Van insurance news roundup: 7 days ending 31 Mar 2013:
There’s a good reason your van insurance premiums keep going up: the number of accident claims have been soaring, which drive costs up for absolutely everyone.
Whether you’re a White Van Man or you just drive your Vauxhall Astra to work and back home every day, you’re sure to feel plenty of pain whenever it comes time to renew your van or car insurance. The driving force behind these massive premium hikes has been revealed to be largely tied to the number of accident claims being brought against the insurance industry.
The worst part is that there’s really no reason for these heightened number of claims, as roads in the UK are actually safer than they ever have been before according to the Office for National Statistics. Recently released figures from the ONS show how the number of accidents occurring on UK roadways has plummeted over even just the past few years, yet the number of claims arising from these accidents seem to be going up; some of this could be related to fraud, and the nation’s scammers are indeed out in force whilst looking to make a few extra quid at someone else’s expense, but if you ask me the big reason here is the economy: in tough economic times, people involved in accidents are much worse off than they are in times of plenty, which means they are in more dire need of compensation.
it’s certainly a mess, and the only real way to drop accident claim figures is to make the roads just that much safer. One way to do this is to keep a lookout for cyclists, according to driving charity Brake, which recently discovered in a survey that more than 8 out of every 10 cyclists have either been struck by another vehicle or suffered a near-miss.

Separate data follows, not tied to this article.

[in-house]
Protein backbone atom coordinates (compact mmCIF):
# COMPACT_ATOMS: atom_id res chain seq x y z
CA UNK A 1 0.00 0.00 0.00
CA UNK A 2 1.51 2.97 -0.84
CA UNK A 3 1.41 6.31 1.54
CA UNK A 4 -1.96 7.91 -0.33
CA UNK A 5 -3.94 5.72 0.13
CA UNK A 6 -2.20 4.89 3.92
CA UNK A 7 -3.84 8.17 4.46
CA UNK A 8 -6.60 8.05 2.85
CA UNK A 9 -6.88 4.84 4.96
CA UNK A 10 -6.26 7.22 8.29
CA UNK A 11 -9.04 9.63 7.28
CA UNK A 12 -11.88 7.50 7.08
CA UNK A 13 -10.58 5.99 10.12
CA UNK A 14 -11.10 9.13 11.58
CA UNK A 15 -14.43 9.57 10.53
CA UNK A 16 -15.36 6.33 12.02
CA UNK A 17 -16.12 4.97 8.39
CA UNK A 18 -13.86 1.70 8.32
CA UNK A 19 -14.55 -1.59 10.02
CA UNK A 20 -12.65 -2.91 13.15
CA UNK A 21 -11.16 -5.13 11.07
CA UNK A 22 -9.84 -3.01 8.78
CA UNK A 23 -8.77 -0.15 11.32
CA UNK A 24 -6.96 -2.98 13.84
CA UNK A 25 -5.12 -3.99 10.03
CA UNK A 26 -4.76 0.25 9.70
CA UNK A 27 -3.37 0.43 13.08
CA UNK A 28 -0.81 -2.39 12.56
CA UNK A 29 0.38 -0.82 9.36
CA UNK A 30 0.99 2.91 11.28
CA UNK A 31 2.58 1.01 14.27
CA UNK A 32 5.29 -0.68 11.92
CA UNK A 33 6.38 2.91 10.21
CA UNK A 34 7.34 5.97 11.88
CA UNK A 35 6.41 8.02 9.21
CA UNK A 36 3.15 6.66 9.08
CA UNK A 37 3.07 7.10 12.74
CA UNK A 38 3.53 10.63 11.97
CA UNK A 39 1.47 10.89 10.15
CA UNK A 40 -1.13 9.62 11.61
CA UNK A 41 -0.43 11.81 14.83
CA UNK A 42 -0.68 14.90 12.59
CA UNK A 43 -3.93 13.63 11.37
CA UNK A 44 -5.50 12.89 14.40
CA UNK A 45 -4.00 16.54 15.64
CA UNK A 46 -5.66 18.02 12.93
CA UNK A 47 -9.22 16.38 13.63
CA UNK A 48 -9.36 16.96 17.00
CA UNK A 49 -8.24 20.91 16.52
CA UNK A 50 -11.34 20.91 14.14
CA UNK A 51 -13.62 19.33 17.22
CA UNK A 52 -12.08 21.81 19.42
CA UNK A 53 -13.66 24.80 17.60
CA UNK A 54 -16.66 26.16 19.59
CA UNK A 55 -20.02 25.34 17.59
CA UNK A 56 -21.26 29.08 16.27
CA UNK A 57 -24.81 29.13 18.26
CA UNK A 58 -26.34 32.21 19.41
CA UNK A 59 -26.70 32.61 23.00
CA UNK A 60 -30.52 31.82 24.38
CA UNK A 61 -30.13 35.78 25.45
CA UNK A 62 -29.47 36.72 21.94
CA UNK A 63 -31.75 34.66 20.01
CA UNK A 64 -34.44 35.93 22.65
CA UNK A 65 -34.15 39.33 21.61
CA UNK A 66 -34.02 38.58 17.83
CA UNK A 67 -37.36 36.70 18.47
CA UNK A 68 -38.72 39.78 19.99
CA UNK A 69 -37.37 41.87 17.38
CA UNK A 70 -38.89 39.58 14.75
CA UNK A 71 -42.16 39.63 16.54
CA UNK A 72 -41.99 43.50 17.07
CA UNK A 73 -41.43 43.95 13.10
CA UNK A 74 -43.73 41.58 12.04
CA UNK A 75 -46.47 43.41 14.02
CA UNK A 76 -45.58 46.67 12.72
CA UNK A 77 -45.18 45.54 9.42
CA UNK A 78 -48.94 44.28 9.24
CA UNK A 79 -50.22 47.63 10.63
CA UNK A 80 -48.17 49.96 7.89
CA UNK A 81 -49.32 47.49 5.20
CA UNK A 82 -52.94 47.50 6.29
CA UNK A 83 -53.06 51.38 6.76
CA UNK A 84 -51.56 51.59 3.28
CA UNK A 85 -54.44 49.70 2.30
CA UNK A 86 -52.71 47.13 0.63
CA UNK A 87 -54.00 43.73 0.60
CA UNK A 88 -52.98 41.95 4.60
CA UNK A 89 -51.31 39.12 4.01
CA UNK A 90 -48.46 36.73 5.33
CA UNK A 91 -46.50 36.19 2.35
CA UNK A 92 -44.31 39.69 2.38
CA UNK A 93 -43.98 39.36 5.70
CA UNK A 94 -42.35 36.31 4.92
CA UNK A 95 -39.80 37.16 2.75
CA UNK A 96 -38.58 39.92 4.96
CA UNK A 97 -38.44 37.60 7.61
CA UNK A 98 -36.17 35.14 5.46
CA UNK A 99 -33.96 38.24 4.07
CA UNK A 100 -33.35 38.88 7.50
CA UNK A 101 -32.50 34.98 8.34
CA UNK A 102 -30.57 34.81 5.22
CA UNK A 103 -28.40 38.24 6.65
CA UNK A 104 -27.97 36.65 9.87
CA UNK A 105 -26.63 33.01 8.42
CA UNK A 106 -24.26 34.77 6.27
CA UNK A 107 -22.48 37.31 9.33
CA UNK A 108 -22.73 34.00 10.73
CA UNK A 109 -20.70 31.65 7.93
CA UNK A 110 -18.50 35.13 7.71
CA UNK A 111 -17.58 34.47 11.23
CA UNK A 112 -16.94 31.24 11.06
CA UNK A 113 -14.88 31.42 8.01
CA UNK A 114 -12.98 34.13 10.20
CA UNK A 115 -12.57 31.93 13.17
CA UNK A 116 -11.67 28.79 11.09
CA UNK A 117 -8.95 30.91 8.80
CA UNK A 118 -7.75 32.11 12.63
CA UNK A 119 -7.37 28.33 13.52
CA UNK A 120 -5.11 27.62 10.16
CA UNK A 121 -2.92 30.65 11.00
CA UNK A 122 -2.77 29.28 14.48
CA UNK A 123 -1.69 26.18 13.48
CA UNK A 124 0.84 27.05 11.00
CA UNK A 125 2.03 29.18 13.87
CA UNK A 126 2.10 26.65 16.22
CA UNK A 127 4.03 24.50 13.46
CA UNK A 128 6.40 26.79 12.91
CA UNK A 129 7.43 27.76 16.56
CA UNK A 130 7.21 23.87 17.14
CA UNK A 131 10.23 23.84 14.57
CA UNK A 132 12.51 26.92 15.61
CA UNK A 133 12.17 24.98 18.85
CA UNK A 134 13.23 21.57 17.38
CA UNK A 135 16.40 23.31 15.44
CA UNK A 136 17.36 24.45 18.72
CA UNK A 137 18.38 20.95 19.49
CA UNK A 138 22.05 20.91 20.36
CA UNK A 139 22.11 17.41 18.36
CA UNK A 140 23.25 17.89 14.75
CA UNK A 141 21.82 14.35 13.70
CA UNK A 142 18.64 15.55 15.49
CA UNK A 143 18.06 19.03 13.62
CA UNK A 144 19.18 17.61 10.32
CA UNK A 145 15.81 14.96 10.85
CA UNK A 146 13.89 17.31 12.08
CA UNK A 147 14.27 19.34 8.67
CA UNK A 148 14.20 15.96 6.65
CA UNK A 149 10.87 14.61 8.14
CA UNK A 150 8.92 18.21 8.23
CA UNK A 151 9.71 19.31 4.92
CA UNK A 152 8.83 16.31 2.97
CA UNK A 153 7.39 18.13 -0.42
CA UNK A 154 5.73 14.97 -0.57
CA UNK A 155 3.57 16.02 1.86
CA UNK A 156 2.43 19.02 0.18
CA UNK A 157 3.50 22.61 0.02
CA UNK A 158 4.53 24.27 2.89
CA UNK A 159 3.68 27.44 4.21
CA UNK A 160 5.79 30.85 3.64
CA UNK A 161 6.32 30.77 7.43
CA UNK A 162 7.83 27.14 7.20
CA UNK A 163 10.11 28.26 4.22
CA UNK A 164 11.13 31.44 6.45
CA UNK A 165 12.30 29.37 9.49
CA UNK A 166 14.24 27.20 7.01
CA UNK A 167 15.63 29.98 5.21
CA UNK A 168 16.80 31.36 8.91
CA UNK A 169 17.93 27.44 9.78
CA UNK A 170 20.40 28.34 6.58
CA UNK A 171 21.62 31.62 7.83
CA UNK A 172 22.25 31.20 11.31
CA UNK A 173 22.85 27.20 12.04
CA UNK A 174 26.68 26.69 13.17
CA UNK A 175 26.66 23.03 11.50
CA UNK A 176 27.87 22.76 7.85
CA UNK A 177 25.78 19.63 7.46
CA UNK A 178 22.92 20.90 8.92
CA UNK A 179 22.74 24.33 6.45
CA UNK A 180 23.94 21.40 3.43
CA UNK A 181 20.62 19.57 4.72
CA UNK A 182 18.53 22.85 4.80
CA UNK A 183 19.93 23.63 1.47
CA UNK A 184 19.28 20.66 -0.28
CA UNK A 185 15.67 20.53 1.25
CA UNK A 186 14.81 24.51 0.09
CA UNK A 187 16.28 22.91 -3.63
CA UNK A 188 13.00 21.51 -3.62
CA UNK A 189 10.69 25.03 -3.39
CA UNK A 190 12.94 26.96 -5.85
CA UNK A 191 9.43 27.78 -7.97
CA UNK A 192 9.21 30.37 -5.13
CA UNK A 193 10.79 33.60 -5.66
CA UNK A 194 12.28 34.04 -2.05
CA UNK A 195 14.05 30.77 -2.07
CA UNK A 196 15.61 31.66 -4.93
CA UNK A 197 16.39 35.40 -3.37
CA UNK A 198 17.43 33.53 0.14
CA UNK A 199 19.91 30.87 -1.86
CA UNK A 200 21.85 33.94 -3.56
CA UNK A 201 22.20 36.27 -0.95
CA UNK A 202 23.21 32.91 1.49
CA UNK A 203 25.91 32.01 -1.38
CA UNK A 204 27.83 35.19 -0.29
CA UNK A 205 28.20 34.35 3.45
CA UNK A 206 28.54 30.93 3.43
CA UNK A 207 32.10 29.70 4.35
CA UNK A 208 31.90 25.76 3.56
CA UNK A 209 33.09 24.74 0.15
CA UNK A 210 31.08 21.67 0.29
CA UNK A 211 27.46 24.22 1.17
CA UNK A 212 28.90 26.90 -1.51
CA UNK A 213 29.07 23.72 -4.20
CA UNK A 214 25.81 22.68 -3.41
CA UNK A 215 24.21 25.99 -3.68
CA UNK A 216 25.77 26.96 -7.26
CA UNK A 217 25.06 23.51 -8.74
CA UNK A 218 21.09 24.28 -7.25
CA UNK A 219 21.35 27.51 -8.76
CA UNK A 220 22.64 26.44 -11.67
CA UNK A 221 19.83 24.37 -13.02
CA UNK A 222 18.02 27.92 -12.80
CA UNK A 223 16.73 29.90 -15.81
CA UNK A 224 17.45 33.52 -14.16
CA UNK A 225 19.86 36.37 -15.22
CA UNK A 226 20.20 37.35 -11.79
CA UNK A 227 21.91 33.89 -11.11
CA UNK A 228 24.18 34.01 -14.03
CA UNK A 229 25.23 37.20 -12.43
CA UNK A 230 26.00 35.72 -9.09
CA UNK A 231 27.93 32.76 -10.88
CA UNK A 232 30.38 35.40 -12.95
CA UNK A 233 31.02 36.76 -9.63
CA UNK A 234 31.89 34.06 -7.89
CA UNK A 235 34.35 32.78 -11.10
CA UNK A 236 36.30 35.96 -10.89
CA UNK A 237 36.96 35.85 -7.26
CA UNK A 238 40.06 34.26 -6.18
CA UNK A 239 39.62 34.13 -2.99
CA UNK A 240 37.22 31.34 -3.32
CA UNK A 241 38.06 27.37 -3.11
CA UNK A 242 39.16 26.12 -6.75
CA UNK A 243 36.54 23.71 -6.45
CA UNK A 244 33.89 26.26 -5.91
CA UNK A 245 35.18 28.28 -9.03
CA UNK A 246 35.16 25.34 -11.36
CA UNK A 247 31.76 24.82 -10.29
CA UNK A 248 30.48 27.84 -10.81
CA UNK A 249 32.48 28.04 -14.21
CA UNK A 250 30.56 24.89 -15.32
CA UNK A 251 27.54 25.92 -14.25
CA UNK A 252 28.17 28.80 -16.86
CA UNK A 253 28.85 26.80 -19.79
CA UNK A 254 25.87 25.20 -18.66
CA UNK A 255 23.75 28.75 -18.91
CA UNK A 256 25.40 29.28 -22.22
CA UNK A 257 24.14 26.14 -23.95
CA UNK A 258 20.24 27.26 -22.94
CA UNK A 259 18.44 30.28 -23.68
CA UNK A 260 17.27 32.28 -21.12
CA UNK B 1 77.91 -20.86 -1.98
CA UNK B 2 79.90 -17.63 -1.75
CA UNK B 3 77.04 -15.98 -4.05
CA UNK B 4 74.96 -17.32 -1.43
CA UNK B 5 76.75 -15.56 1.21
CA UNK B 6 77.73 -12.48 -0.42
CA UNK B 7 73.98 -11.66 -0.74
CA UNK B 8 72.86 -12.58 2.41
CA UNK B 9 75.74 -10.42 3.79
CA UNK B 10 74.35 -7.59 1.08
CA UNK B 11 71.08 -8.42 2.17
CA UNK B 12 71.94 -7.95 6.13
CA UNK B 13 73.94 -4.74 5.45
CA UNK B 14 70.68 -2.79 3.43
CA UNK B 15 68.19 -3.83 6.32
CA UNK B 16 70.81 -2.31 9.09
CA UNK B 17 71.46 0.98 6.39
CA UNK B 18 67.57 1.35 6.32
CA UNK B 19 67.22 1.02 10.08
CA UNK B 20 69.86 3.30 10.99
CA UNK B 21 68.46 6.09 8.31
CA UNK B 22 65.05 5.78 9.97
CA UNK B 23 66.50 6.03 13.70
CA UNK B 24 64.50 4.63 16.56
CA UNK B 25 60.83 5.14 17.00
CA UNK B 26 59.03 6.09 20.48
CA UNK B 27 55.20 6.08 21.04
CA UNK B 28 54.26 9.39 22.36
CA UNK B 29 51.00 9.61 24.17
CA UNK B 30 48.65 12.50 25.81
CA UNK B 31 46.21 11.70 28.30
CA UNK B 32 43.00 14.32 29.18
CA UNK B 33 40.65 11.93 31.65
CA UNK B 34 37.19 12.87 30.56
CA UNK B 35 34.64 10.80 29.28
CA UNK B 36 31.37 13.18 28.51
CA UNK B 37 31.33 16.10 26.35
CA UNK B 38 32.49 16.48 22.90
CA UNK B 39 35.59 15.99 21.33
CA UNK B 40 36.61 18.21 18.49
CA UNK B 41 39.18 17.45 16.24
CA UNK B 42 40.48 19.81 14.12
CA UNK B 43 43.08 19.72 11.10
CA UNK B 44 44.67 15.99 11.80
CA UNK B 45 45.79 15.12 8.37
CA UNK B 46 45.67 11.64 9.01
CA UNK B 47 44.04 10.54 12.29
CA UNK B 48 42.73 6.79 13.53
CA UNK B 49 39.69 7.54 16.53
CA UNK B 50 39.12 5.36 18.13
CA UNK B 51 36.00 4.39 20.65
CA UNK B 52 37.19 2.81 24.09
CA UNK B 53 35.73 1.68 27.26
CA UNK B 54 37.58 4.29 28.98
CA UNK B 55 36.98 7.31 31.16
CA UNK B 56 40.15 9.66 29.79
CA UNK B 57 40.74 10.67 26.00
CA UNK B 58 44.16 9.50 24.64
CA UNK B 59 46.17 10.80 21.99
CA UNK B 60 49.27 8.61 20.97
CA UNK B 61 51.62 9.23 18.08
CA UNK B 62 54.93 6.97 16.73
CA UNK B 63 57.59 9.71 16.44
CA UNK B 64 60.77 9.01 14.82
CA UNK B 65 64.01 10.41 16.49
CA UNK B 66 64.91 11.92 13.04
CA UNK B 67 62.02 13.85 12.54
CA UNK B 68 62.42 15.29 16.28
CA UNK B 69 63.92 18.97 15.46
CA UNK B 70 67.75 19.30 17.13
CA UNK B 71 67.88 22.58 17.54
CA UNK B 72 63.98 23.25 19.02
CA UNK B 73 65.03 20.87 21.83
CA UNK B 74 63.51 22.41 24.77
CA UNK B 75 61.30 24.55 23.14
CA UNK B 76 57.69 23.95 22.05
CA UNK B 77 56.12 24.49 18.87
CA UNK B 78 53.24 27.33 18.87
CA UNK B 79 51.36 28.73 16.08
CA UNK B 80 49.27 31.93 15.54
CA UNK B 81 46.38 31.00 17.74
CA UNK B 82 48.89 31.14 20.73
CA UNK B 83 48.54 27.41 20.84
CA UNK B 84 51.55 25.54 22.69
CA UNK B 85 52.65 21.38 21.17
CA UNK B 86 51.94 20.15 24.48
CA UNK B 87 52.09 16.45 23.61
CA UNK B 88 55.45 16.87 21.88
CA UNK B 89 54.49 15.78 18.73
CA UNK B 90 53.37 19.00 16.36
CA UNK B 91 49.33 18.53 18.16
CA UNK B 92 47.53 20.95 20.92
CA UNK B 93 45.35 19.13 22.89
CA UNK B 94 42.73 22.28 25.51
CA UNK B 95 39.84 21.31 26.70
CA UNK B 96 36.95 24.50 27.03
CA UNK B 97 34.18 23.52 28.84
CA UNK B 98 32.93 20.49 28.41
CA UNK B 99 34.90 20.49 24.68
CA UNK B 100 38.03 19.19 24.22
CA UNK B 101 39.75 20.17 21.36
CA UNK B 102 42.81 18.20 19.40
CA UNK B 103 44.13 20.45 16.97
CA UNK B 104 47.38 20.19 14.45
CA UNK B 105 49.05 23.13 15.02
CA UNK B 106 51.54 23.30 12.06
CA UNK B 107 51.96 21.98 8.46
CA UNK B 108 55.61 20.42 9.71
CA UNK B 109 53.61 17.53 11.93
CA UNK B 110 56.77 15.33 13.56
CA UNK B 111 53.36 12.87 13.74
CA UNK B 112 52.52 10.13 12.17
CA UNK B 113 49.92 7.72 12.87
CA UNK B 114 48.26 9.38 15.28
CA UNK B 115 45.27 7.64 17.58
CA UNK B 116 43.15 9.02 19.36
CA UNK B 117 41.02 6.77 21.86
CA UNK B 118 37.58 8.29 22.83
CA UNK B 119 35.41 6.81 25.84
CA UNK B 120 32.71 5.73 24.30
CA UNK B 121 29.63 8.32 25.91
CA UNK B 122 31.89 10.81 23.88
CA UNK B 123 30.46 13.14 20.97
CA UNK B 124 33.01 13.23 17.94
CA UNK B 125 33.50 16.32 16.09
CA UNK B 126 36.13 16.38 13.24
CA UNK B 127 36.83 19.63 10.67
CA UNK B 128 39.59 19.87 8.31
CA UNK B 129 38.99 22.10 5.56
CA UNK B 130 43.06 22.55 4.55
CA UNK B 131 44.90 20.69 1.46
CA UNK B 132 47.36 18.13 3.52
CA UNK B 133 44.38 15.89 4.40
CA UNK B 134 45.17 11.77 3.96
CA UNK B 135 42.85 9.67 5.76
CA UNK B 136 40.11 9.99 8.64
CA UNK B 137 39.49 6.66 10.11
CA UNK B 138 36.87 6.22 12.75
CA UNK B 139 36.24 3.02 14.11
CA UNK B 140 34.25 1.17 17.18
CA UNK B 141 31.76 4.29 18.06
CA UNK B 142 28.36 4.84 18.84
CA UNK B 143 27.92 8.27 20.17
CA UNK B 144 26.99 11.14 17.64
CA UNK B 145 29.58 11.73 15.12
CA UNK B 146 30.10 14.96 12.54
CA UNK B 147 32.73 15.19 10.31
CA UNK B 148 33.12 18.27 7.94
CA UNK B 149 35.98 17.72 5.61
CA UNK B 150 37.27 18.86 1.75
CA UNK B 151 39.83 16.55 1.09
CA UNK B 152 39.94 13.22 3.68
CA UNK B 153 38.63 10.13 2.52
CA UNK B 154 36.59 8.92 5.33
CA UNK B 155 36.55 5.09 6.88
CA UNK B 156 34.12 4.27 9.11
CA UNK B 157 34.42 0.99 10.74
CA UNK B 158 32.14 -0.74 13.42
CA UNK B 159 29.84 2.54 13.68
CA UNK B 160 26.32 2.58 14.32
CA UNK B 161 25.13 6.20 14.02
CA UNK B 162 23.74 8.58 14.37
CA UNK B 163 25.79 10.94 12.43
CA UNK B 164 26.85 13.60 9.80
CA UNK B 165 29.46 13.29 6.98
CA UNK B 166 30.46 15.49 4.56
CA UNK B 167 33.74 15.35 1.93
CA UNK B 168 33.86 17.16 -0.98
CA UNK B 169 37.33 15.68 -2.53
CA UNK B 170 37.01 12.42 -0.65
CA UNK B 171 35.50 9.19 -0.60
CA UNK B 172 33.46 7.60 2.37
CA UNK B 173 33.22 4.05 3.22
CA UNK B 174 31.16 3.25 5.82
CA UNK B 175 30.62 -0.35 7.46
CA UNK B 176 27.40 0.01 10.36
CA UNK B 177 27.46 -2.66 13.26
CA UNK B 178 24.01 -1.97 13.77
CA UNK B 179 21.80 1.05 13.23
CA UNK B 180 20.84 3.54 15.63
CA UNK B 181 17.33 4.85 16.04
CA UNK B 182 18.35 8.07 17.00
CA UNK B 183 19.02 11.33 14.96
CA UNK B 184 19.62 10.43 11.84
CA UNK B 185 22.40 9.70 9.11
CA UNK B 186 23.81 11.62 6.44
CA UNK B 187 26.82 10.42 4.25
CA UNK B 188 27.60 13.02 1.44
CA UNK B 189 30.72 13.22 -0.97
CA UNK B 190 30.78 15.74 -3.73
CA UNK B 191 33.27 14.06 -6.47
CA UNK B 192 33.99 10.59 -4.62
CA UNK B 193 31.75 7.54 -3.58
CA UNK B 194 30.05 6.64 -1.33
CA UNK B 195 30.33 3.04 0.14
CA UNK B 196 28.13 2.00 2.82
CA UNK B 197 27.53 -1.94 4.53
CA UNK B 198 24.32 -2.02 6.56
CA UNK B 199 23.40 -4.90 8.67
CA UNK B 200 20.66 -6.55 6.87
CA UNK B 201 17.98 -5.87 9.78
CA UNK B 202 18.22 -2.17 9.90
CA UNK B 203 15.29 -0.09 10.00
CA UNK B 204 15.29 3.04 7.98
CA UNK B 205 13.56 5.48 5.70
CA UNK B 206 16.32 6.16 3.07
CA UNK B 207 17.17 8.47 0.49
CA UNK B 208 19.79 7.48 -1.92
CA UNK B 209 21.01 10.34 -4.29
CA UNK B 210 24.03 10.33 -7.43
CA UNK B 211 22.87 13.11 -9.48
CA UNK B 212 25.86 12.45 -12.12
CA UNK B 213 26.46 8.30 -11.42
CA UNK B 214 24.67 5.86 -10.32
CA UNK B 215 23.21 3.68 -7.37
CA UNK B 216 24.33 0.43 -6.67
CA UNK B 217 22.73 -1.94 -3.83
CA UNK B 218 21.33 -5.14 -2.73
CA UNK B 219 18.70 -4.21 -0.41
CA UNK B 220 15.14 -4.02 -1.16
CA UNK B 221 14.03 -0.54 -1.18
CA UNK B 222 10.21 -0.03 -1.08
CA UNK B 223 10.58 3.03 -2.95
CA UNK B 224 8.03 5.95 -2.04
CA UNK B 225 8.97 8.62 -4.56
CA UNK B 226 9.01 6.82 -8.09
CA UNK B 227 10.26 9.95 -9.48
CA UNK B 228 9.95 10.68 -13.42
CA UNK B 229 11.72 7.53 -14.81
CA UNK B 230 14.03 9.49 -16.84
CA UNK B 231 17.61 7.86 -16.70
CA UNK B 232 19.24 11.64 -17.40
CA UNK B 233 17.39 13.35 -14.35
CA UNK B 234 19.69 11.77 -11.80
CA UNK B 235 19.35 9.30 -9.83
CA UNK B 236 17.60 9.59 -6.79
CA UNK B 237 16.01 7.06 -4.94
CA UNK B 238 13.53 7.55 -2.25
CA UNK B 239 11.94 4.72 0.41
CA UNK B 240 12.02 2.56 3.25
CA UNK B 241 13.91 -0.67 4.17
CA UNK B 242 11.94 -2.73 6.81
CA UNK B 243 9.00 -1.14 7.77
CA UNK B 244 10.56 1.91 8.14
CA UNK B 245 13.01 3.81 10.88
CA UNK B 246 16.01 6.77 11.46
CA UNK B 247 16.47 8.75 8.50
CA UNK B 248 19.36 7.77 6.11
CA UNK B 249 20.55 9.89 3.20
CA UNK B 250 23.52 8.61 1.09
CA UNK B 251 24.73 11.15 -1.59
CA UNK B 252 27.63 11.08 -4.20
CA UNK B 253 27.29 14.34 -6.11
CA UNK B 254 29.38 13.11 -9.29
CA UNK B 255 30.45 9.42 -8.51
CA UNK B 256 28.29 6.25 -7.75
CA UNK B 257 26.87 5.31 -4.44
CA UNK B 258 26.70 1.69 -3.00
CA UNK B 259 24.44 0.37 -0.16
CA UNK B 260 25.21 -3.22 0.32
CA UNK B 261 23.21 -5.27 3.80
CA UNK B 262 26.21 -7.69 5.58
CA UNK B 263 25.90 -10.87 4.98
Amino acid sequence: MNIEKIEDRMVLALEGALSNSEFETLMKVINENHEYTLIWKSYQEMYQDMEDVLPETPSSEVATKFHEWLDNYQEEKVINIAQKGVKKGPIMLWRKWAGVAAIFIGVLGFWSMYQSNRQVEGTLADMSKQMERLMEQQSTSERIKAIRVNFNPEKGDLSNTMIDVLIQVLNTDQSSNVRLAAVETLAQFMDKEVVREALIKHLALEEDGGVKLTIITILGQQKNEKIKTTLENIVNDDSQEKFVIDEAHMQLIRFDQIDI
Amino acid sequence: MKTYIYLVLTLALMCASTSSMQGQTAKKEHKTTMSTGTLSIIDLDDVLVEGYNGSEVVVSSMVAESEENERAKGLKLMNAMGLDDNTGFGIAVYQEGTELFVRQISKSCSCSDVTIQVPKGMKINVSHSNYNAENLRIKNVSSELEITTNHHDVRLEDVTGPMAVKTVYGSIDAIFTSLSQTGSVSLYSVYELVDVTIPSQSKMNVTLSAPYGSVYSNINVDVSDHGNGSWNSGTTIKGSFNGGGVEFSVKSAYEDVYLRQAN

Cyclists seem to be a favourite target for commercial vehicles in particular, as more than one out of every ten bicycle accidents were at the hands of a van or other commercial vehicle. Based on these results, Brake has urged fleet managers to get their drivers some proper training on manoeuvring their vehicles and keeping an eye out for blind spots, as cyclists are often so small as to slip by nearly unnoticed in a blind spot, only to end up eating pavement thanks to a sudden movement on the part of the van.
Of course, I’m not about to let cyclists off the hook here completely themselves: plenty of time it’s not the fault of the van driver. Cyclists like to squeeze through tight fits if they’re feeling especially cheeky, even though taking these risks certainly exposes them to heightened risk of being involved in an accident, so as much as Brake may say that van drivers need to watch out I think it’s not out of line to tell cyclists to quit mucking about quite so much as well!